White Poplar Islands

Discuss the science of figuring out our prey through good detective work.
Schaef7
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White Poplar Islands

Unread postby Schaef7 » Fri Mar 27, 2020 10:07 am

Sorry for the long post but I’m new to the beast style and put a few miles on the boots today. I hunt up in Northern Minnesota and walked through a swamp that has a few white poplar islands.I thought I would find good sign but I hardly found anything. (Only one rub and hardly any tracks) That really surprised me because google earth shows all sorts of deer trails in this swamp and a farmers field to the east that usually has wheat or soybeans. There’s still 2-3 ft of snow so all the cattails were laying flat making it hard to see distinct trails. I found a deer carcass on an island point (red arrow) that critters have been feeding on and the skeleton looked like it was from a big deer. 10 yards behind the carcass I found what looked like a tall rub but I wasn’t entirely sure. The islands are extremely thick with 3-5 inch diameter white poplar and they’re surrounded by red brush. (I attached a picture of the swamp to give you guys a better look) there isn’t a single oak on any of the islands. I’m discouraged that there were hardly any rubs. Is this a spot I should just forget about or try to scout in season when there’s no snow and the deer aren’t yarded up?
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Cchez
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Re: White Poplar Islands

Unread postby Cchez » Sat Mar 28, 2020 1:30 am

Don't be discouraged by lack of rubs. In areas like northern MN with low deer densities, you don't always find rubs in the bedding areas due to lack of competition. I hunt northern MN as well, and most of the buck beds i found last year didn't have any rubs near by. That definitely looks like an area worth putting some time into. I'd go back again once the snow is gone so you can see the ground better. Its very possible they weren't using that area for wintering. Once you go back, walk all the edges of higher ground looking for trails and sign. Some things that stick out to me worth looking into are all those little islands in between the island you marked with the arrow, and the larger island to the north. They look like nice little humps where a buck could isolate himself. Also, id walk the swampy edges of the treeline just west of that field and look for trails and sign. See if you can figure out where they are entering that crop field to feed.
Schaef7
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Re: White Poplar Islands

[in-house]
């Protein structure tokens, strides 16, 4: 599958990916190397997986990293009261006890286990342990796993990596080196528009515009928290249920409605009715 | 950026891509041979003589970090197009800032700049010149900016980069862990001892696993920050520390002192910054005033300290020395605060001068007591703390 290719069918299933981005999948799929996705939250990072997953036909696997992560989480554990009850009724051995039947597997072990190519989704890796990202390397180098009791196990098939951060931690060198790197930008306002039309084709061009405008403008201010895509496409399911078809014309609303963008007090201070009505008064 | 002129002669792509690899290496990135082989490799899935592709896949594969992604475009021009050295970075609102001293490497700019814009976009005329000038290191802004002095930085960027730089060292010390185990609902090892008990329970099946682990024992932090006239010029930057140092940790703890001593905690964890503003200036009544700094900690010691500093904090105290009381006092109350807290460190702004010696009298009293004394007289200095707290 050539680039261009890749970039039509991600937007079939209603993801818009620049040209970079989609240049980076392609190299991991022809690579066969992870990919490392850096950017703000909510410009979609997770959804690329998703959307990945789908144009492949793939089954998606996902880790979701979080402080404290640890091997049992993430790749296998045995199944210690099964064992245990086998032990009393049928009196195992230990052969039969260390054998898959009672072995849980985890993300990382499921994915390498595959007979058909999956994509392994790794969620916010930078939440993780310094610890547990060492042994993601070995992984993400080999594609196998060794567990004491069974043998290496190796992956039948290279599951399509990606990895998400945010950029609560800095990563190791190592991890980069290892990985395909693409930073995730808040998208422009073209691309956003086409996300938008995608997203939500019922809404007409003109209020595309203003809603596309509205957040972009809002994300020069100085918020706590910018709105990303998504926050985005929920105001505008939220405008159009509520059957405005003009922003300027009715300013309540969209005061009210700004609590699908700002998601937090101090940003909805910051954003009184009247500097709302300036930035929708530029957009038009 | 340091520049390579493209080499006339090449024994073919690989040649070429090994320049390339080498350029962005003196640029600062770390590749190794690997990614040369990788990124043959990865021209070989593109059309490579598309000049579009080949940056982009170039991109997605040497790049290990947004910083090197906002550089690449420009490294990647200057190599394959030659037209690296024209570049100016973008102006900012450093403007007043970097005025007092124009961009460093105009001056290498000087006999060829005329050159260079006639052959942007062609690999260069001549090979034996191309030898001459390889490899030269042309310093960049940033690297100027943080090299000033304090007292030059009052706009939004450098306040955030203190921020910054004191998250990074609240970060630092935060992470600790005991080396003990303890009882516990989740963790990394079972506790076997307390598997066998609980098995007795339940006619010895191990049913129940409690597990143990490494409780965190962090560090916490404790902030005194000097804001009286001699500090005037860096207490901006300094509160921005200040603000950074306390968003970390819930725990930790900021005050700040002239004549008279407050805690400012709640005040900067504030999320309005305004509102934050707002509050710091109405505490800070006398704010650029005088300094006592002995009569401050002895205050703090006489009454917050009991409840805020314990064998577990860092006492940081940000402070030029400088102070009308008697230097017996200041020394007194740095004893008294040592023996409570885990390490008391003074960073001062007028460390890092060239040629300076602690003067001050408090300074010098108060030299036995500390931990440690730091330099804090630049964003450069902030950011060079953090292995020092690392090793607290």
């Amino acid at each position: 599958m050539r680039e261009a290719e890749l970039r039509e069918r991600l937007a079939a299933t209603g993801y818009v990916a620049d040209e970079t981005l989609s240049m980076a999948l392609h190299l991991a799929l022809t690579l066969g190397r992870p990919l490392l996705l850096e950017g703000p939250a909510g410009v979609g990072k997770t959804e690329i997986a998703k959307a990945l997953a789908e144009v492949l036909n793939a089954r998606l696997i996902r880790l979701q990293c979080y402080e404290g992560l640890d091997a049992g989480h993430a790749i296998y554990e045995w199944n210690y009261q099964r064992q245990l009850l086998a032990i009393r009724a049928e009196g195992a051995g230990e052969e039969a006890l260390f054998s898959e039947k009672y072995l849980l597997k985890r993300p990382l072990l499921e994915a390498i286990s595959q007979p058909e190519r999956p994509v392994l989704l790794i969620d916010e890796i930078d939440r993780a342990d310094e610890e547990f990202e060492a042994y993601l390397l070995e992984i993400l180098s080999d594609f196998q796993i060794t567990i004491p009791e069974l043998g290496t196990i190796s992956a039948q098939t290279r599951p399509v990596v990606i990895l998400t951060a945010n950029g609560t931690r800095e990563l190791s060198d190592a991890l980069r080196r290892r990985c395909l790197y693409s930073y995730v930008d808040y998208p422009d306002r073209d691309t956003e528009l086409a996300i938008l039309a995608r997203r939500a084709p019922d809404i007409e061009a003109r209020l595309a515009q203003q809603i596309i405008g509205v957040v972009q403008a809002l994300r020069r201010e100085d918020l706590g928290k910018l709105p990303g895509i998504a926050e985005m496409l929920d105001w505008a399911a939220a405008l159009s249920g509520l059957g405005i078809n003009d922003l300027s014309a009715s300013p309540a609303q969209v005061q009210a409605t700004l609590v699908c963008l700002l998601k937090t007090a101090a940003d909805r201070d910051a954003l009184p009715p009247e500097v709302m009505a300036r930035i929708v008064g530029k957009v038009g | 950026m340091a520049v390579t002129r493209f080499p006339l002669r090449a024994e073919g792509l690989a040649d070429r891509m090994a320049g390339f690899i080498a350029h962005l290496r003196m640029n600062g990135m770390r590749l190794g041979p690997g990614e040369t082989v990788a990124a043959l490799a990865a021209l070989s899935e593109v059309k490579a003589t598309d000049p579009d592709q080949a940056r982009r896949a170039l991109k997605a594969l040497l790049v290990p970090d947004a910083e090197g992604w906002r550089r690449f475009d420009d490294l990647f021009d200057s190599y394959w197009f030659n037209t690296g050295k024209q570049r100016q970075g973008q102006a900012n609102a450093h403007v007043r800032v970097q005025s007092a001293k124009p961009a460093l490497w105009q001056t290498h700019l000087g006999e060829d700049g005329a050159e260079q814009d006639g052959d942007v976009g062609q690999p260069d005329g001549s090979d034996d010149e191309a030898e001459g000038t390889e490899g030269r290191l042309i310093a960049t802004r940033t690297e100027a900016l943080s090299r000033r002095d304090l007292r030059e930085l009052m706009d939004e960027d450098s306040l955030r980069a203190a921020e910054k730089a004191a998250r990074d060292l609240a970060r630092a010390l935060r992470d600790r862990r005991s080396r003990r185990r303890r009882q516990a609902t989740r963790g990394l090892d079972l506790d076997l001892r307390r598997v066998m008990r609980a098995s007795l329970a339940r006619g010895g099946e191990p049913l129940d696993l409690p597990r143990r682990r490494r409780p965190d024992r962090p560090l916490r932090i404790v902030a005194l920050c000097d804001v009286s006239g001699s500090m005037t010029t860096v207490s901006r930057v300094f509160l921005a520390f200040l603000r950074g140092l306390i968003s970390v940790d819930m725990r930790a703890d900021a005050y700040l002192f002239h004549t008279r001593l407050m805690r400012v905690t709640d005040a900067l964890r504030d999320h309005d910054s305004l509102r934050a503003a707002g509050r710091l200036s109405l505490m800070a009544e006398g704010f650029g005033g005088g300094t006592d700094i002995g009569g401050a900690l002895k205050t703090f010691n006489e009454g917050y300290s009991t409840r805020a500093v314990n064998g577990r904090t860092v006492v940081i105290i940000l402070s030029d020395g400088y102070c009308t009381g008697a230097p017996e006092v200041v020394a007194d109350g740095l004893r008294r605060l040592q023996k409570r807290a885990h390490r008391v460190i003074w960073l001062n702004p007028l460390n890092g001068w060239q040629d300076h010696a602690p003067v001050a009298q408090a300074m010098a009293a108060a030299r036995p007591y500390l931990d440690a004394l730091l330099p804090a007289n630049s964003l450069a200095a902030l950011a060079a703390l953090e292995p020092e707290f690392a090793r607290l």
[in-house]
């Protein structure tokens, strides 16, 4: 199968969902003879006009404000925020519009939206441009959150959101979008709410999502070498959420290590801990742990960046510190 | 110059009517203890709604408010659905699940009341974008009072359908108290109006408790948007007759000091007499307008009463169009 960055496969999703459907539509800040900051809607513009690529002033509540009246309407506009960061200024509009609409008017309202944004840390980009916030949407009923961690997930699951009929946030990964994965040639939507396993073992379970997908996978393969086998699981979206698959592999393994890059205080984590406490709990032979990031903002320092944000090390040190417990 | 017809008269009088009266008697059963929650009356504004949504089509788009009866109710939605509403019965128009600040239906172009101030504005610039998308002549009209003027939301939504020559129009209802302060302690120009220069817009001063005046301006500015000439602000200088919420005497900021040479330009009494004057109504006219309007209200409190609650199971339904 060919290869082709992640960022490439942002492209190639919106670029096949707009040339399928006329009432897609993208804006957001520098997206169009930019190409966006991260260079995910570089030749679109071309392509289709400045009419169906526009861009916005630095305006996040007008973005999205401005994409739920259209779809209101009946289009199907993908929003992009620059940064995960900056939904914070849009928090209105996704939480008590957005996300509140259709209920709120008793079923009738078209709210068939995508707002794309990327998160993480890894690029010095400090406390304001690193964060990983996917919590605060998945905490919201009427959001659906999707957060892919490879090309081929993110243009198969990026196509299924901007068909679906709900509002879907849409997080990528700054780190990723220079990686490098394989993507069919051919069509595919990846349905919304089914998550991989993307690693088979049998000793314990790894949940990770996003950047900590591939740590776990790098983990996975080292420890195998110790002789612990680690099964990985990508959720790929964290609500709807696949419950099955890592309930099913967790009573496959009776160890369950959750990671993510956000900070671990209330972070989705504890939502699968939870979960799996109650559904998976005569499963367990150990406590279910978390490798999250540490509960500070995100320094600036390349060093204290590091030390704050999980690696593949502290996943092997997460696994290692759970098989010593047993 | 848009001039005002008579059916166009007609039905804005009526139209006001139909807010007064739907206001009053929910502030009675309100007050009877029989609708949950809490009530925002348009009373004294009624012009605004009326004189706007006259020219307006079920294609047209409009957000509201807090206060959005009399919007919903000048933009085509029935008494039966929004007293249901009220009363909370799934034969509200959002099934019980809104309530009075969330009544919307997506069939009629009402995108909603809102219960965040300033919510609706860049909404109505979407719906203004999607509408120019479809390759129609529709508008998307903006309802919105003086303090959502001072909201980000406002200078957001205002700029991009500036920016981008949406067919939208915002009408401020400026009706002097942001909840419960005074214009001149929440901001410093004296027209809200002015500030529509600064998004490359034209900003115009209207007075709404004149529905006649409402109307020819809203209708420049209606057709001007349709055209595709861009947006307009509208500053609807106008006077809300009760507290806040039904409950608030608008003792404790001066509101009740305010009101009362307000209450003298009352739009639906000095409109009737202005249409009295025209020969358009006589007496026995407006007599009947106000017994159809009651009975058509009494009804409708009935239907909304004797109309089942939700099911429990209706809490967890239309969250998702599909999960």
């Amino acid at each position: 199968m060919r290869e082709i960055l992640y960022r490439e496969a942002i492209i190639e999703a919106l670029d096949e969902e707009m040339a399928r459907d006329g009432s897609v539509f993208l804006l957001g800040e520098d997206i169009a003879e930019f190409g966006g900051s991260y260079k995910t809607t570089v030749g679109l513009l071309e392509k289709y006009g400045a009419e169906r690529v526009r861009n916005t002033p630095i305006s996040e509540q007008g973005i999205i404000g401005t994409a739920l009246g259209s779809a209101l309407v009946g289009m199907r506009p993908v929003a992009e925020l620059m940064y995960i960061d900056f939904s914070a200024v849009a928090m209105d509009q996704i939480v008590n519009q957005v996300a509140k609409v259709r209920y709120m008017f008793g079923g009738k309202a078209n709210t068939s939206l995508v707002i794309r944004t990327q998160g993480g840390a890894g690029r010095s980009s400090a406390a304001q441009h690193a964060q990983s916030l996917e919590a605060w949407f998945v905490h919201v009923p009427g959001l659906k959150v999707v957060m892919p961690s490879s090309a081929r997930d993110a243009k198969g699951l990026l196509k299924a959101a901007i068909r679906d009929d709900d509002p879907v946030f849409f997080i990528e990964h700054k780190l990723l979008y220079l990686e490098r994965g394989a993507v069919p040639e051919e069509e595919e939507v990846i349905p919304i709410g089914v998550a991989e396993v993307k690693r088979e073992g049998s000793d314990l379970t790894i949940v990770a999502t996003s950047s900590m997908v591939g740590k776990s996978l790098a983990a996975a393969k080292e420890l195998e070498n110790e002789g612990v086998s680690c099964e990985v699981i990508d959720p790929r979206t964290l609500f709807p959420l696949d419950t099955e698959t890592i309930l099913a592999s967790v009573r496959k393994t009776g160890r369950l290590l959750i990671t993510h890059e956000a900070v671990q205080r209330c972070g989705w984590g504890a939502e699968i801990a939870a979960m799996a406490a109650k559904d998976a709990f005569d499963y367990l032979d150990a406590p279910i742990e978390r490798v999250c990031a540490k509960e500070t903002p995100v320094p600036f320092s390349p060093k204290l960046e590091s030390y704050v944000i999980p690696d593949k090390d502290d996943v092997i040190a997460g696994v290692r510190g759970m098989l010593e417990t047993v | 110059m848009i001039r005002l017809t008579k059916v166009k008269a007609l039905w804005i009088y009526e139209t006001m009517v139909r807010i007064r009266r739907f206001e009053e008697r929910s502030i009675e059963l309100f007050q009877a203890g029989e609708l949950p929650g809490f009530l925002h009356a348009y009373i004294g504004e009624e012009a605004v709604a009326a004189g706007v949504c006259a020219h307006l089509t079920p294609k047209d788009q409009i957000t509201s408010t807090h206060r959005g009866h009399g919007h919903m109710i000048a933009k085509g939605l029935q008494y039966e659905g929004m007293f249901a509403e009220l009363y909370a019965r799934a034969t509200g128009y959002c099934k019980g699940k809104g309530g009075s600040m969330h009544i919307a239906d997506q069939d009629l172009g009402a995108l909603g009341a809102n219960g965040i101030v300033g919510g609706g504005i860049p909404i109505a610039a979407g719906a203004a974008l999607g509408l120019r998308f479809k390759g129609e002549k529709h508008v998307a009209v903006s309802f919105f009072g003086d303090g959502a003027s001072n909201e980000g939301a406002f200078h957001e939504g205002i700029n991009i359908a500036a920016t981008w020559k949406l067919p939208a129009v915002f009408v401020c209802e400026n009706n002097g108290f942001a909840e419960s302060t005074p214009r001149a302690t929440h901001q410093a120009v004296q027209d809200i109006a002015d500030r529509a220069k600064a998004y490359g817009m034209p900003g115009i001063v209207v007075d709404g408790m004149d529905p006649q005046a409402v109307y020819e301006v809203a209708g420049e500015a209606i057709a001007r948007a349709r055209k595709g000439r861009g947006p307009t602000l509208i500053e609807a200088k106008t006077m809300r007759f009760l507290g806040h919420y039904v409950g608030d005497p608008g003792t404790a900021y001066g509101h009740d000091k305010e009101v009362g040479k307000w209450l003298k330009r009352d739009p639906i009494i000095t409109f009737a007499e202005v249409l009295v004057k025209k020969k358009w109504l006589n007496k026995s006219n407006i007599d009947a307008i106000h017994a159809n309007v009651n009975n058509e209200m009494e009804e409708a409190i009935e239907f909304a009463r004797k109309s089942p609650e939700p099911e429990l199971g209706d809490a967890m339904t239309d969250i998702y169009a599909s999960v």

Unread postby Schaef7 » Sat Mar 28, 2020 10:47 am

Thank you for the reply! I did check out those small islands too but didn’t see much for sign. I’m going to go back after snow melt and check things out. Those islands don’t really have anywhere to hang a tree stand and since there’s no oaks I’m guessing the deer go straight to the field. I’ve seen Dan talk about sitting on a piece of plywood on an exit trail in the cattails. Anybody ever try this or have some advice?
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creepingdeth
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Re: White Poplar Islands

Unread postby creepingdeth » Mon Mar 30, 2020 11:09 am

Cchez hit it well, the need is to see bare ground to see last falls sign. Satelite views of trails dont lie. His view on low density is correct. Few bucks=little competition and sign(rubs,scrapes). The buck(s) probably hang most of the year around those islands until pressure/rut and after freeze up they wouldn't be safe to be in there. Winter may see them move far for food depending.
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Cchez
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Re: White Poplar Islands

Unread postby Cchez » Tue Mar 31, 2020 1:26 am

I've never tried Dan's cattail technique. I don't have much for marshy stuff like that to hunt where I'm at. It's mosty ash, alder, or conifer swamps. You don't need to hunt on those little islands, what you need to find is IF theres a brute bedding there, where are his exit trails going to? THen hunt along those. He may be heading straight to the field, or he may be milling around somewhere out in that swamp or a bigger island until after dark before coming to the field. It looks as though with those larger islands you could set up observation stand and be able to see those little islands where you could then watch and see where the buck goes after he leaves his bed, with the right wind you could sit back and watch without being noticed and develop a better game plan from there.


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